Why Your Child May Get Eczema and How To Avoid It
If you want to help your child avoid getting eczema, the results of a new study offer parents a suggestion concerning the use of antibiotics. Several other options are also provided about how to avoid eczema.
What parents should know about antibiotics and eczema
A research team composed of experts from various British health and medical facilities evaluated data from 20 studies concerning eczema, a general term for various types of dermatitis or itchy skin. Among the most common types of eczema are atopic dermatitis (the most severe and chronic kind of eczema), contact dermatitis, and seborrheic dermatitis.
Atopic dermatitis is the form that most often is diagnosed during the first year of life, and it is estimated to affect more than 30 million Americans, according to the National Eczema Association. This kind of eczema often affects individuals who either have asthma and/or hay fever or who have family members with these allergic conditions.
In the new study, the investigators looked at the individuals’ exposure to antibiotics before birth and up to one year after, and later development of eczema. They discovered the following:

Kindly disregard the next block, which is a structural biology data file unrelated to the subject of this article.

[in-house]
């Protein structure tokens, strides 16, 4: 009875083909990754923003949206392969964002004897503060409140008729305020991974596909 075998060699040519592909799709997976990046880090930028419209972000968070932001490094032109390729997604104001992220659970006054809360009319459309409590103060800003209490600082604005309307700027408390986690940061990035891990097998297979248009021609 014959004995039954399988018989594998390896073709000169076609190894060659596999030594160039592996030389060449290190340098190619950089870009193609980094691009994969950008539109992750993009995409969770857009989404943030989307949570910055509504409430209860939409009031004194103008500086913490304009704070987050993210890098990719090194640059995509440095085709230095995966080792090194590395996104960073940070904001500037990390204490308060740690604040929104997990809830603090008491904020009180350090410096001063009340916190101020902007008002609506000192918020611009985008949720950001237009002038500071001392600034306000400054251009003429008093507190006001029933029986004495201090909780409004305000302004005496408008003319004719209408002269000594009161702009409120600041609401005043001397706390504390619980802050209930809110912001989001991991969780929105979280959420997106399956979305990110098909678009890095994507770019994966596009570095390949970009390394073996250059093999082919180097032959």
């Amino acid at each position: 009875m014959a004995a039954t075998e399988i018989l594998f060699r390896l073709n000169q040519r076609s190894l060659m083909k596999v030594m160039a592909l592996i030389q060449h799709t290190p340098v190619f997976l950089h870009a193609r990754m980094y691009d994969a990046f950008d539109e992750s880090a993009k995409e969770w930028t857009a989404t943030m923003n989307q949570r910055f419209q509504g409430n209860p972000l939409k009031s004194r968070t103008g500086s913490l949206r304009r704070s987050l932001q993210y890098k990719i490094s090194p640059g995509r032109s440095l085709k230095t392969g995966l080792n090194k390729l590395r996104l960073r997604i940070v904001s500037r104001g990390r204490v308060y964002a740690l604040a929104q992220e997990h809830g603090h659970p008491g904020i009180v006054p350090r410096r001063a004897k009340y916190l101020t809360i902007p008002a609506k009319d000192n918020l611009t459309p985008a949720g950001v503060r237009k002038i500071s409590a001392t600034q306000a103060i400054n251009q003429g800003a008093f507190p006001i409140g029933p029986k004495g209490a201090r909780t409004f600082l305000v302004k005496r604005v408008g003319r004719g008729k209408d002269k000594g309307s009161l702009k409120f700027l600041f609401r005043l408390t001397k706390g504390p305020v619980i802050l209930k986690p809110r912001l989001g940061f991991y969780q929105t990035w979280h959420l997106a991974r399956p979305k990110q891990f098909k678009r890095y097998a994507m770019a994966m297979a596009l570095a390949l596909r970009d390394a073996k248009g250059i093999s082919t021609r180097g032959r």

- Infants were more likely (up to 40% greater risk) to develop eczema if they were given antibiotics during the first year of life
- Each additional course of antibiotics could increase an individual’s risk of eczema by an additional 7 percent
- Prenatal exposure to antibiotics was not a risk factor for eczema
One reason for the increased risk of eczema associated with antibiotic use was offered by one of the authors, Dr. Teresa Tsakok of Guy’s and St Thomas’ NHS Foundation Trust, who noted that “broad-spectrum antibiotics alter the gut microflora and that this in turn affects the maturing immune system in a way that promotes allergic disease development.”
What parents can do
Parents should discuss alternatives to antibiotics with their physician if their child develops an infection or condition that may or may not be treated effectively with these drugs. If antibiotics are deemed necessary, parents should discuss also giving their child probiotics to help offset the killing of beneficial bacteria caused by the drug use.
If a child does develop eczema, a variety of treatments are available. Conventional approaches include antihistamines, immunomodulators (e.g., pimecrolimus, tacrolimus), and topical steroids, all of which are associated with side effects.
Some of the ways to treat eczema naturally and safely include the use of probiotics (beneficial bacteria) in foods and/or supplements, bleach baths, omega-3 fatty acid supplements, aloe vera, and following a diet that eliminates inflammatory foods such as processed meats, dairy products, and refined grains.
According to the new study’s senior author, Dr. Carsten Flohr, “A better understanding of the complex relationship between antibiotic use and allergic disease [such as eczema] is a priority for clinicians and health policymakers alike.” Add to that list parents who want to better understand how their children may get eczema and how to avoid it.
National Eczema Association
Tsakok T et al. Does early life exposure to antibiotics increase the risk of eczema? A systematic review. British Journal of Dermatology 2013 Jun 20. Doi:10.1111/bjd.12476